# Explicit isomorphisms between the hyperbolic plane and surfaces of constant negative curvature

The pseudosphere is a surface of constant negative Gaussian curvature, and it has an isomorphism with a part of the hyperbolic plane. I have a point $(x,y)$ in the appropriate part of the hyperbolic upper half plane, it maps to a point $(X, Y, Z)$ on the surface of the pseudosphere by \begin{align} X &= \operatorname{sech}(\operatorname{arcosh}(y))\cos x,\\ Y &= \operatorname{sech}(\operatorname{arcosh}(y))\sin x,\\ Z &= \operatorname{arcosh}(y) - \tanh(\operatorname{arcosh}(y)). \end{align} This mapping preserves both angles and areas.

There are other surfaces of constant negative curvature, such as the "surface of revolution of constant Gaussian curvature of hyperboloid type". This link (and others) gives parametric equations for the surface itself, but it does not give an explicit mapping between the hyperbolic plane and the surface.

It's claimed in this answer that such "locally isometric" mappings always exist between surfaces of constant negative curvature and some part of the hyperbolic plane. So my question is:

• What are the equations for an explicit mapping from part of the hyperbolic plane to the "hyperboloid type" surface in 3D space? What about other surfaces of constant negative curvature?

This is for the purpose of building a physical object, so I am hoping for an explicit set of equations like the ones above that I can just put into a computer, with a minimum of extra terminology or 'deep' concepts.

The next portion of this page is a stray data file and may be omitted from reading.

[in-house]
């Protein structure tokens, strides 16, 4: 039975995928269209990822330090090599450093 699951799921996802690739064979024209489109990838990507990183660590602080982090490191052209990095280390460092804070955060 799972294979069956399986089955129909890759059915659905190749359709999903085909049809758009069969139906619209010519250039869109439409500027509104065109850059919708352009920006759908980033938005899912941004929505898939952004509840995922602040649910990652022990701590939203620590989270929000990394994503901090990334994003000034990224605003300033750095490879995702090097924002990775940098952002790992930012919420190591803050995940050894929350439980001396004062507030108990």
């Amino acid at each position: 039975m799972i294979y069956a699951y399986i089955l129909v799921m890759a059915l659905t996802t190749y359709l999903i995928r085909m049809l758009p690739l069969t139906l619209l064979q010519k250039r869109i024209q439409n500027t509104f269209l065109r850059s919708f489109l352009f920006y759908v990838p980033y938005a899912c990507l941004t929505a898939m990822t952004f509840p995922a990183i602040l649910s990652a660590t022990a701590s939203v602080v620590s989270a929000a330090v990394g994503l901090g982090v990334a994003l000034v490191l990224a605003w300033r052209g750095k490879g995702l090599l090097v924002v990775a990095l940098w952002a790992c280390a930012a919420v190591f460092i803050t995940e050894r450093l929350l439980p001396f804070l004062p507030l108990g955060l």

I am most interested in the "hyperbolid type" surface, but there are also surfaces of constant negative curvature of conic type, as well as Dini's surface and many others, shown for example in this paper by Robert McLachlan. If explicit mappings of this kind can be given for any of those as well, that would also be very useful.

• This is false: "The pseudosphere is a surface of constant negative Gaussian curvature, and it has an isomorphism with a part of the hyperbolic plane." What is true is that there is a locally isometric, regular covering map from a part of the hyperbolic plane to the pseudo-sphere, such that that deck transformation group of that covering map is infinite cyclic. The relevant portion of the hyperbolic plane is a certain horoball. Sep 3, 2018 at 19:42